Monday, December 31, 2007

This Week's Bestsellers from the New York Times

Here are this week's top-selling picture books, courtesy of the New York Times.

Check out the New York Times for this week's best-selling chapter books and series books.

1. Star Wars: A Pop-Up Guide to the Galaxyby Matthew Reinhart

Something tells me kids aren't the ones driving this book to the top of the list. If you have a Star Wars fan in your life (or you are one), this is a great collectible. It will set you back about $20 bucks.

2. The Night Before Christmasby Clement C. Moore.

The New York Times doesn't list a specific publisher or illustrator as various copies were all over bookstores over the holiday season. I picked up Ted Rand's version for my daughter because I didn't have a copy of this classic poem for her library.

3. High School Musical: All Accessby N. B. Grace

I have to admit I know nothing about High School Musical, but this book is really neat and would be a great gift for a fan. It looks like a scrapbook made by someone who goes to the school with ticket stubs, pictures, notes in lockers, etc. It would be especially good for a reluctant pre-teen reader.

4. The Three Snow Bearswritten and illustrated by Jan Brett

This is a spin on Goldilocks and The Three Bears. Al-ooki, an Inuit girl in the Artic visits the home of a polar bear family. If you haven't seen this book that was just published in September, I highly recommend it. As always, Jan Brett's illustrations are gorgeous, and I always love a retell of an old classic, especially one that features different cultures.

5. On the Night You Were Bornwritten and illustrated by Nancy Tillman

The rhythmic language, beautiful illustrations, and touching content make this a must-have for any new or expectant parent. I also have a copy of Debra Frasier's On the Day You Were Born which complements On the Night You Were Born well.

6. How to Find Flower Fairieswritten and illustrated by Cicely Mary Barker

From the author of Fairyopolisthis pop-up book features many different hiding places of fairies. I think any young child who likes the magic of fairies would love this enchanting book, but make sure you give it to a child who is old enough to take care of the book. My daughter would tear it to shreds right now.

7. Gallop!: A Scanimation Picture Bookwritten and illustrated by Rufus Butler Seder

I've never seen a book for kids like this before, and it is just amazing. By flipping through you book you can see a horse galloping, an eagle soaring, and many other animals in movement. The content rhymes and has funny replies that will leave your child laughing.

8. The Chronicles of Narnia Pop-up: Based on the Books by C. S. Lewis (Narnia)by C. S. Lewis. Pop-ups by Robert Sabuda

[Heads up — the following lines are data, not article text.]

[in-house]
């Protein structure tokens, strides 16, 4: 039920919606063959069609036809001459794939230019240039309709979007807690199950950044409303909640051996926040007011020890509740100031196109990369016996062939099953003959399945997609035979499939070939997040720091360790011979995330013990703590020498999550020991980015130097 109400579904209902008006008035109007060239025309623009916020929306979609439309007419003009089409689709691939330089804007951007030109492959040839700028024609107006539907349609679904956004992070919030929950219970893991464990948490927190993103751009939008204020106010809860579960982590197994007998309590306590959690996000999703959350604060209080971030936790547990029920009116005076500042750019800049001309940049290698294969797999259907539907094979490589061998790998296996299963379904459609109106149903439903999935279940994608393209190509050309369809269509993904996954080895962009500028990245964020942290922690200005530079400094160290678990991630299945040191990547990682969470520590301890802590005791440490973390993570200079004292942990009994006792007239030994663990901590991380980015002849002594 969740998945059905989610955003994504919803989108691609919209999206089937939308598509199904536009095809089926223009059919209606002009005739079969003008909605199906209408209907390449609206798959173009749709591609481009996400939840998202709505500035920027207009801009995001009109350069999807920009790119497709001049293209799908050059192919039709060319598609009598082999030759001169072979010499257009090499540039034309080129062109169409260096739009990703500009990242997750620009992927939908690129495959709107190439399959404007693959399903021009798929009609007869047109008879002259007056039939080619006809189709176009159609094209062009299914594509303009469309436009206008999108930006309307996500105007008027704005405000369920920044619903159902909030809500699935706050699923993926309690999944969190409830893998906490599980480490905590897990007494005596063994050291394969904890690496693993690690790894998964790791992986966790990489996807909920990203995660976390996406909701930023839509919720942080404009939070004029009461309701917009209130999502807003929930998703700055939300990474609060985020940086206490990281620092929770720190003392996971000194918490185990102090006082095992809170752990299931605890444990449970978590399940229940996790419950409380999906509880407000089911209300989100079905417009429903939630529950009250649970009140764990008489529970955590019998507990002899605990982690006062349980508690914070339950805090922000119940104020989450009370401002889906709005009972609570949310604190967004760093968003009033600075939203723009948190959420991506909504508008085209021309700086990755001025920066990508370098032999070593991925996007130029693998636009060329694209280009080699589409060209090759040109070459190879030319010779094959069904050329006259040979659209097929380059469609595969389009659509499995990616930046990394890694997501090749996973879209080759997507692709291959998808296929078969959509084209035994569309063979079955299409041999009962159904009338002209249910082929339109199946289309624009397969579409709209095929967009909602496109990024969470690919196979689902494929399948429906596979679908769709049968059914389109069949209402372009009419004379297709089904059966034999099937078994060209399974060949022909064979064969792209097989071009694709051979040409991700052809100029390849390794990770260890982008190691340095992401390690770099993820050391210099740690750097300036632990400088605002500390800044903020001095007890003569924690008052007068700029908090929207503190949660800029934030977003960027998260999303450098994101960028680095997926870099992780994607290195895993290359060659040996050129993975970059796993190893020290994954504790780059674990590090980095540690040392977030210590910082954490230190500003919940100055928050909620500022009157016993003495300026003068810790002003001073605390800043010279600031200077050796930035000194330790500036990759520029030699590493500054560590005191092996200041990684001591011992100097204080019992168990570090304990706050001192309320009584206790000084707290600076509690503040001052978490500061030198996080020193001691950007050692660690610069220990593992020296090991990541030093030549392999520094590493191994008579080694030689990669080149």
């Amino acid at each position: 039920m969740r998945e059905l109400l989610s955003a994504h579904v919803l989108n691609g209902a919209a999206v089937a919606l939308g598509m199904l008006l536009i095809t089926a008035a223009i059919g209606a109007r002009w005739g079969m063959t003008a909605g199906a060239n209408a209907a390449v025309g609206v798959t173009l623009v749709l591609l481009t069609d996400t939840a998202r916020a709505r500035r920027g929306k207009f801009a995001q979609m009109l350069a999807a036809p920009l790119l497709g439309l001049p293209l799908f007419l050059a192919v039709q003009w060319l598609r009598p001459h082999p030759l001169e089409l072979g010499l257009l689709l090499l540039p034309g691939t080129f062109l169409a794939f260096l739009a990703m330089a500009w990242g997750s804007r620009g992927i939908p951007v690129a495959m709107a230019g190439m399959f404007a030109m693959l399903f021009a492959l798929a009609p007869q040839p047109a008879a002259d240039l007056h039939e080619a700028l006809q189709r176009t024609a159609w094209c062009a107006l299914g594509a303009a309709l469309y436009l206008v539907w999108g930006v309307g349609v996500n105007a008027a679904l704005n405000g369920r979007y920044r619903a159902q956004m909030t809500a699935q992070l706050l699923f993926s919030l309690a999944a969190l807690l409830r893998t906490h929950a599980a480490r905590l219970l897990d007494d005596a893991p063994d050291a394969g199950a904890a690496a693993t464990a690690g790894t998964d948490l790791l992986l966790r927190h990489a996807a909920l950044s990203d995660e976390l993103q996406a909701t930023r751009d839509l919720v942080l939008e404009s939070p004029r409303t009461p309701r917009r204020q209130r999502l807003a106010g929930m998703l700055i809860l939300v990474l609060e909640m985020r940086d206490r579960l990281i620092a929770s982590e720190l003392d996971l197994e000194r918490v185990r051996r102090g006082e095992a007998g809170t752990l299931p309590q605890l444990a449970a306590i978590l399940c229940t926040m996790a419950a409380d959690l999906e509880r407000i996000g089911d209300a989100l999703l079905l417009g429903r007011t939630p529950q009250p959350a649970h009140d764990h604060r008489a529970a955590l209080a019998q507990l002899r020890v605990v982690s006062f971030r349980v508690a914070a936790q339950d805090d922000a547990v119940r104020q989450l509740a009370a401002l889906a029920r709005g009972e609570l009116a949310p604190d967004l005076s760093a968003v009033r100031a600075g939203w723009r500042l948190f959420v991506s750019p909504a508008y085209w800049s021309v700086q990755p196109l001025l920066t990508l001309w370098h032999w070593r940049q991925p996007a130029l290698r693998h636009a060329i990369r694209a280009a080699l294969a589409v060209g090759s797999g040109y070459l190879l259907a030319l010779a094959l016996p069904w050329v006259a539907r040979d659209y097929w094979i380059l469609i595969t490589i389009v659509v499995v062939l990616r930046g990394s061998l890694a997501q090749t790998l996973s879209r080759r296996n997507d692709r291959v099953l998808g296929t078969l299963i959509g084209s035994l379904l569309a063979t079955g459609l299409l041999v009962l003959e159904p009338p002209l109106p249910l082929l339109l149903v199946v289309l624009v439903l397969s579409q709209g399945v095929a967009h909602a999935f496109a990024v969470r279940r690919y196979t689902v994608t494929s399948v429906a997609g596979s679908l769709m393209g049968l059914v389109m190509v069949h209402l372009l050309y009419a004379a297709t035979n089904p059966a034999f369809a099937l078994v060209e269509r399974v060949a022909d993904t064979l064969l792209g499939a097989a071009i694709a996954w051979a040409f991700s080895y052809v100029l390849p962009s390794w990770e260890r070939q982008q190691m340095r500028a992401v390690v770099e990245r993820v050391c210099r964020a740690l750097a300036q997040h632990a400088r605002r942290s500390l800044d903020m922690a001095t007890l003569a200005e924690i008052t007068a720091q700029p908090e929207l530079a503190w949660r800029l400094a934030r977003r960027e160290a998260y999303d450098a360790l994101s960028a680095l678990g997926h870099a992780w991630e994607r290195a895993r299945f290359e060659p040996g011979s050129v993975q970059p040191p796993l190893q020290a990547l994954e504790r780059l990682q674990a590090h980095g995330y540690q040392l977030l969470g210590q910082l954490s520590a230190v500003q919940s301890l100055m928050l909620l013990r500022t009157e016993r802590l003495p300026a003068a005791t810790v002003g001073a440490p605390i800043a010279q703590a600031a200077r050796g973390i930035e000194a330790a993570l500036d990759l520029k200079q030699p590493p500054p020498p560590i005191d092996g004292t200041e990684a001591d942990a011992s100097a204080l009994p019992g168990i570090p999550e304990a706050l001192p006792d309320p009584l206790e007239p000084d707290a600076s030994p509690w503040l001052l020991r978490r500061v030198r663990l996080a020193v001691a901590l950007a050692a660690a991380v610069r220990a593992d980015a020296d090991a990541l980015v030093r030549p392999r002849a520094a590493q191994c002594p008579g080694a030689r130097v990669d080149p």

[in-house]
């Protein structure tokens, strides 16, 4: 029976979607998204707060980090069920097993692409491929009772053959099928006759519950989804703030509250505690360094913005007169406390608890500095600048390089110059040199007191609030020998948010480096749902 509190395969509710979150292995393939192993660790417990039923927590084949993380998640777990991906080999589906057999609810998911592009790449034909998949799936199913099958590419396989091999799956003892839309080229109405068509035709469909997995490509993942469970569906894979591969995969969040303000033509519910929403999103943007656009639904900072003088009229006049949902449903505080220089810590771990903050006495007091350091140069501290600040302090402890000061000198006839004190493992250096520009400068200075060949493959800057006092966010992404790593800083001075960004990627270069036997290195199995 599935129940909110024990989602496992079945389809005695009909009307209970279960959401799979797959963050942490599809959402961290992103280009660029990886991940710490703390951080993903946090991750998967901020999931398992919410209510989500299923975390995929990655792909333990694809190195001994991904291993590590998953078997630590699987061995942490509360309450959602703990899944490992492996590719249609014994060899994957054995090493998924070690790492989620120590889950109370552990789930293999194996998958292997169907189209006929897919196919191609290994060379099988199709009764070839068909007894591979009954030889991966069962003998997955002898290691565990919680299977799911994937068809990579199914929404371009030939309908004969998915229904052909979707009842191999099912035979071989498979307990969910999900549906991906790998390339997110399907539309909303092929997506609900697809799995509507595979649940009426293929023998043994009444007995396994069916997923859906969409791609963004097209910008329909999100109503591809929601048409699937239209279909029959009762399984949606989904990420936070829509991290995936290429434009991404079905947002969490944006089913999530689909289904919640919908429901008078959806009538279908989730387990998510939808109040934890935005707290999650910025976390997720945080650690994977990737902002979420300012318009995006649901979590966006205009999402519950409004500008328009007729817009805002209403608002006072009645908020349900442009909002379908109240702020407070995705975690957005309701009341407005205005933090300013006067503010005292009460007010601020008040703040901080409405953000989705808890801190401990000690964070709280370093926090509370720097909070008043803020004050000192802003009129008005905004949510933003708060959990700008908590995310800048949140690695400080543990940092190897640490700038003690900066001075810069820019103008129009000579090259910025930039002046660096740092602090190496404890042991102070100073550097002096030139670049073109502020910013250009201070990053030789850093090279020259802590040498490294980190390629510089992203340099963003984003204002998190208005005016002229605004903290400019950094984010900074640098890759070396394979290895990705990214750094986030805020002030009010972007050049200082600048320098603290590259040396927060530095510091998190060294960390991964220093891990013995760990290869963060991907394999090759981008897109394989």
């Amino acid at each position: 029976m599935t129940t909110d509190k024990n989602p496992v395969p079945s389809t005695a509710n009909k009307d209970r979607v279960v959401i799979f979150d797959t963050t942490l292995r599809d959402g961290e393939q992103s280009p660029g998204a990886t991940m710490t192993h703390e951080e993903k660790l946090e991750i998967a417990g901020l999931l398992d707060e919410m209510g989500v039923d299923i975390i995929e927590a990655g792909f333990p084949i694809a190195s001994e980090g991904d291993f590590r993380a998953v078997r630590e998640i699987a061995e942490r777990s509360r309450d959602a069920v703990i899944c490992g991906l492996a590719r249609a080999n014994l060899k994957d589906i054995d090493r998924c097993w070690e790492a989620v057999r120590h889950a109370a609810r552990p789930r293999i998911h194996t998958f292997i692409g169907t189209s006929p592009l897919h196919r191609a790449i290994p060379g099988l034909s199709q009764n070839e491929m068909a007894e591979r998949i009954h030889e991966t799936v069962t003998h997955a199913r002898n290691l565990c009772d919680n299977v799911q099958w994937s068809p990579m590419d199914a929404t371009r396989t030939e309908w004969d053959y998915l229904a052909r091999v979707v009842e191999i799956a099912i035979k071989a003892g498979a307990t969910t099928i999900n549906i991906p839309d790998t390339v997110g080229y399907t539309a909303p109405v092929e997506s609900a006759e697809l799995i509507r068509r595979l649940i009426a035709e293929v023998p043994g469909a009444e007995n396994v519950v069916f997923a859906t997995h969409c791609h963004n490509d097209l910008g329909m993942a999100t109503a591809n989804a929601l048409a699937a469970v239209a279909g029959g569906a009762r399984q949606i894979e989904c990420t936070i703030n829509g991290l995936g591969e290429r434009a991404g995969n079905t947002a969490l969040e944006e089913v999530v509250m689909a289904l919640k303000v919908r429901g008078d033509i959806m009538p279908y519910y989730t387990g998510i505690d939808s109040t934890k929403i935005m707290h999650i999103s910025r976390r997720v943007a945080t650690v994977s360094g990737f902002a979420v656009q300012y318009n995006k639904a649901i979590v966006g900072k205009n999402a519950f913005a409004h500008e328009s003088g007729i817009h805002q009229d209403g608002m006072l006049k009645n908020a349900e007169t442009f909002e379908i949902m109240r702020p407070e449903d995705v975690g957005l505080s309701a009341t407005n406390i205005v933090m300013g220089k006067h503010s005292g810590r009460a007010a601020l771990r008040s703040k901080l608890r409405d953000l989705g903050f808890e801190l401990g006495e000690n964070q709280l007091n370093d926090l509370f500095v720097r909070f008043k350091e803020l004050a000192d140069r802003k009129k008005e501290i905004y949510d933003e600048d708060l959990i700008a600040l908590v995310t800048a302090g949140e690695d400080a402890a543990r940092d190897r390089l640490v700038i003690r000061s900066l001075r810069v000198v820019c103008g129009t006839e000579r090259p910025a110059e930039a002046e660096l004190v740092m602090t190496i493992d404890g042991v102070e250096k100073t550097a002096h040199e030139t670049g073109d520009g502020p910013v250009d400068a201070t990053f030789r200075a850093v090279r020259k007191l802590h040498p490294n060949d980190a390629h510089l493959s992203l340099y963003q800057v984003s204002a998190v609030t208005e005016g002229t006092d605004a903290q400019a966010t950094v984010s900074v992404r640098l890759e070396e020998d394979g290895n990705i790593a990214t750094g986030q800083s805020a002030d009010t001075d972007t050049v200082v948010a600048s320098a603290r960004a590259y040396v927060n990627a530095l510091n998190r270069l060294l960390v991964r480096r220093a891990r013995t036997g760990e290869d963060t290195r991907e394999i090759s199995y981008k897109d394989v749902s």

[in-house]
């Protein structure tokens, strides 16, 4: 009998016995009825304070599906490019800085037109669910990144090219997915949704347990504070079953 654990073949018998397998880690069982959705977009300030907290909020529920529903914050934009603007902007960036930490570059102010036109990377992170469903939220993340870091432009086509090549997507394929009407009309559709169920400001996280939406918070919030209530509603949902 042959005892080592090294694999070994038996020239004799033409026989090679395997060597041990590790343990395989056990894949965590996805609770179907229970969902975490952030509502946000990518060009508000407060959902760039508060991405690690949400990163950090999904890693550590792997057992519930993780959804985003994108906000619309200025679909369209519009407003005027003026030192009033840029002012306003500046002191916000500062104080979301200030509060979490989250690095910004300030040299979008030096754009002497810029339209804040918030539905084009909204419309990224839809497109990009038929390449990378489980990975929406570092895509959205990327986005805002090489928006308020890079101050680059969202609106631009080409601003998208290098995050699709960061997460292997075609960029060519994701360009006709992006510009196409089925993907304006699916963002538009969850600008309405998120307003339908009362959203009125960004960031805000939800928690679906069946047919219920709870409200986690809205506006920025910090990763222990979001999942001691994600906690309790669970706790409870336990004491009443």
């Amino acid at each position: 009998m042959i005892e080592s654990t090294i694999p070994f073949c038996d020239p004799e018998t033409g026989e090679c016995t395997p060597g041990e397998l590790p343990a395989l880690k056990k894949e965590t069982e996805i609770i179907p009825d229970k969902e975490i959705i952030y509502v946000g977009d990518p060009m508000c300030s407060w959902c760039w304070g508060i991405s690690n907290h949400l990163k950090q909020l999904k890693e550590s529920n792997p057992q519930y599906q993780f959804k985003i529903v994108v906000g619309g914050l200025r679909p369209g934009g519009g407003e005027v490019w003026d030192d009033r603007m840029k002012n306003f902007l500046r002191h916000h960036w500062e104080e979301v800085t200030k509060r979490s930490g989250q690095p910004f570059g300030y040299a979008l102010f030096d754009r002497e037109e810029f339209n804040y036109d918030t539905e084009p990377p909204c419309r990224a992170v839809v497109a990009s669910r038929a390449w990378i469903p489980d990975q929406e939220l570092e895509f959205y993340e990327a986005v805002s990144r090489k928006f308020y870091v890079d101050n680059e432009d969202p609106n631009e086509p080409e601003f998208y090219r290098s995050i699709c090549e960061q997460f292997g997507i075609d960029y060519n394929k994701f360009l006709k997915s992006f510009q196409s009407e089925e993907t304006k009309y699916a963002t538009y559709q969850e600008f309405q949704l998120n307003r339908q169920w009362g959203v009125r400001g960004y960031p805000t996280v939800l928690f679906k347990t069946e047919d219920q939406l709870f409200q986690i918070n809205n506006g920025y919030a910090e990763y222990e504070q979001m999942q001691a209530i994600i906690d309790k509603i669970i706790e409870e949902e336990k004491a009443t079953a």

I'm a huge Narnia fan, so this book is right up my ally. The book features a stunning pop-up spread of each of the seven books in the series.

9. Angela and the Baby Jesus (Children's Edition) by Frank McCourt

I've been a Frank McCourt fan since he told his raw and heart wrenching account of his childhood in Angela's Ashes, but I'm always skeptical when an author of adult books branches out in the world of children's literature. Luckily, I was not disappointed with Angela and the Baby Jesus. It's a wonderful, heartwarming story of six-year old Angela in Ireland.

10. The Alphabet from A to Y With Bonus Letter Z! by Steve Martin

So, I'm not the biggest fan of children's books by celebrities, and how many alphabet books are out there? This one is cute and has some really funny phrases. It will also elicit many questions and conversations from your kids. But it's not one of my favorites...perhaps it's because this phrase kept bothering me: "That's a lousy lie, you lowlife!" I'm not a very conservative person, but this just didn't seem appropriate for young children.

And that's it...I suspect some books will fall off the list next week since Christmas is over. I wonder if The Night Before Christmas will make it. What are your predictions?

A Mother's Promise, Overview

Author: Lisa Humphrey
Illustrator: David Danioth
Hardcover: 32 pages
Publisher: Illumination Arts Publishing Company (April 1, 2004)
ISBN-10: 0970190794
ISBN-13: 978-0970190796

“When you are born…I promise to help you remember all you have forgotten. I promise the ocean…you will hear the beating of its heart against the shores.” In this lyrical language, A Mother’s Promise reminds us of our connection to the earth and of its diverse beauty as a mother makes a series of promises to her unborn child. It also reminds us of our responsibility to the earth…to nurture, love, and take great care of it so that we and future generations can enjoy it. David Danioth’s illustrations are soft and gentle and full of warmth and beauty. The images of the mother holding her newborn infant are especially stunning.